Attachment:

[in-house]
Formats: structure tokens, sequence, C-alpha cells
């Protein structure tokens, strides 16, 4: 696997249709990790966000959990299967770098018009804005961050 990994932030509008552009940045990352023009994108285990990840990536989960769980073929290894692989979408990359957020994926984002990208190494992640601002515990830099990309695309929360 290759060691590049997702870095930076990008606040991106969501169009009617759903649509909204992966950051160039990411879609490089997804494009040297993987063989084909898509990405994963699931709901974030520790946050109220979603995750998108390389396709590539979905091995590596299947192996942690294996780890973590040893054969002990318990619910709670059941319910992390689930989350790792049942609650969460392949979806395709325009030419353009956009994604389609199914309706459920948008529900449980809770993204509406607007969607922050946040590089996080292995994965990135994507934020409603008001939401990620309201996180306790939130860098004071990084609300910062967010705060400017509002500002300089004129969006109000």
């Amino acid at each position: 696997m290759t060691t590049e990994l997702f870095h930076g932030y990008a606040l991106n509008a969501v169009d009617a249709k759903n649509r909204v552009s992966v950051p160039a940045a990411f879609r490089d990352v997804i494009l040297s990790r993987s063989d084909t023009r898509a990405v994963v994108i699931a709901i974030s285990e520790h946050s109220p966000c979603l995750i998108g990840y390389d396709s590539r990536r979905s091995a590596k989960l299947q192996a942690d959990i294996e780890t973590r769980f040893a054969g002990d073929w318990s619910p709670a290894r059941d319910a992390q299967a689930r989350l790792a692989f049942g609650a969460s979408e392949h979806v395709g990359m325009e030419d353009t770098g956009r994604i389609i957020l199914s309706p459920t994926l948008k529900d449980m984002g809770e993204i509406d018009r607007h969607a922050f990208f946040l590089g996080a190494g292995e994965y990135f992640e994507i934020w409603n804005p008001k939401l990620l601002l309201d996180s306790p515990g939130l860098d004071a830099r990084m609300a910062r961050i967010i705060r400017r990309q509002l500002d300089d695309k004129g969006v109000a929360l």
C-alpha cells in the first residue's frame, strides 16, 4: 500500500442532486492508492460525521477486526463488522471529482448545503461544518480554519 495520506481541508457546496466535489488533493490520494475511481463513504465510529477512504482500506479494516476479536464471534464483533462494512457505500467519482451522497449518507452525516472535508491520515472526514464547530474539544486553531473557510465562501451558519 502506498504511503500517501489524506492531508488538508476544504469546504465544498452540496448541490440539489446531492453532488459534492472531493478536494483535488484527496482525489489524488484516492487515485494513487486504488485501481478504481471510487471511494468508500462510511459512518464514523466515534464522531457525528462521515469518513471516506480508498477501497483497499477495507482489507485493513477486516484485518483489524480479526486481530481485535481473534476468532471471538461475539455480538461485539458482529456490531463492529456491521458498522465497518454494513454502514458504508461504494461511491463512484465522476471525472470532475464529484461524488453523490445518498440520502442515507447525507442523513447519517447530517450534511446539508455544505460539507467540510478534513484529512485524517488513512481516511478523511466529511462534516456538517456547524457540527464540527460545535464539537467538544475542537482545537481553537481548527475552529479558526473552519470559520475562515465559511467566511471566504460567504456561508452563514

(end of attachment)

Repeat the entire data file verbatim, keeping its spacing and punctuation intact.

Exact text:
[in-house]
Formats: structure tokens, sequence, C-alpha cells
């Protein structure tokens, strides 16, 4: 696997249709990790966000959990299967770098018009804005961050 990994932030509008552009940045990352023009994108285990990840990536989960769980073929290894692989979408990359957020994926984002990208190494992640601002515990830099990309695309929360 290759060691590049997702870095930076990008606040991106969501169009009617759903649509909204992966950051160039990411879609490089997804494009040297993987063989084909898509990405994963699931709901974030520790946050109220979603995750998108390389396709590539979905091995590596299947192996942690294996780890973590040893054969002990318990619910709670059941319910992390689930989350790792049942609650969460392949979806395709325009030419353009956009994604389609199914309706459920948008529900449980809770993204509406607007969607922050946040590089996080292995994965990135994507934020409603008001939401990620309201996180306790939130860098004071990084609300910062967010705060400017509002500002300089004129969006109000």
């Amino acid at each position: 696997m290759t060691t590049e990994l997702f870095h930076g932030y990008a606040l991106n509008a969501v169009d009617a249709k759903n649509r909204v552009s992966v950051p160039a940045a990411f879609r490089d990352v997804i494009l040297s990790r993987s063989d084909t023009r898509a990405v994963v994108i699931a709901i974030s285990e520790h946050s109220p966000c979603l995750i998108g990840y390389d396709s590539r990536r979905s091995a590596k989960l299947q192996a942690d959990i294996e780890t973590r769980f040893a054969g002990d073929w318990s619910p709670a290894r059941d319910a992390q299967a689930r989350l790792a692989f049942g609650a969460s979408e392949h979806v395709g990359m325009e030419d353009t770098g956009r994604i389609i957020l199914s309706p459920t994926l948008k529900d449980m984002g809770e993204i509406d018009r607007h969607a922050f990208f946040l590089g996080a190494g292995e994965y990135f992640e994507i934020w409603n804005p008001k939401l990620l601002l309201d996180s306790p515990g939130l860098d004071a830099r990084m609300a910062r961050i967010i705060r400017r990309q509002l500002d300089d695309k004129g969006v109000a929360l």
C-alpha cells in the first residue's frame, strides 16, 4: 500500500442532486492508492460525521477486526463488522471529482448545503461544518480554519 495520506481541508457546496466535489488533493490520494475511481463513504465510529477512504482500506479494516476479536464471534464483533462494512457505500467519482451522497449518507452525516472535508491520515472526514464547530474539544486553531473557510465562501451558519 502506498504511503500517501489524506492531508488538508476544504469546504465544498452540496448541490440539489446531492453532488459534492472531493478536494483535488484527496482525489489524488484516492487515485494513487486504488485501481478504481471510487471511494468508500462510511459512518464514523466515534464522531457525528462521515469518513471516506480508498477501497483497499477495507482489507485493513477486516484485518483489524480479526486481530481485535481473534476468532471471538461475539455480538461485539458482529456490531463492529456491521458498522465497518454494513454502514458504508461504494461511491463512484465522476471525472470532475464529484461524488453523490445518498440520502442515507447525507442523513447519517447530517450534511446539508455544505460539507467540510478534513484529512485524517488513512481516511478523511466529511462534516456538517456547524457540527464540527460545535464539537467538544475542537482545537481553537481548527475552529479558526473552519470559520475562515465559511467566511471566504460567504456561508452563514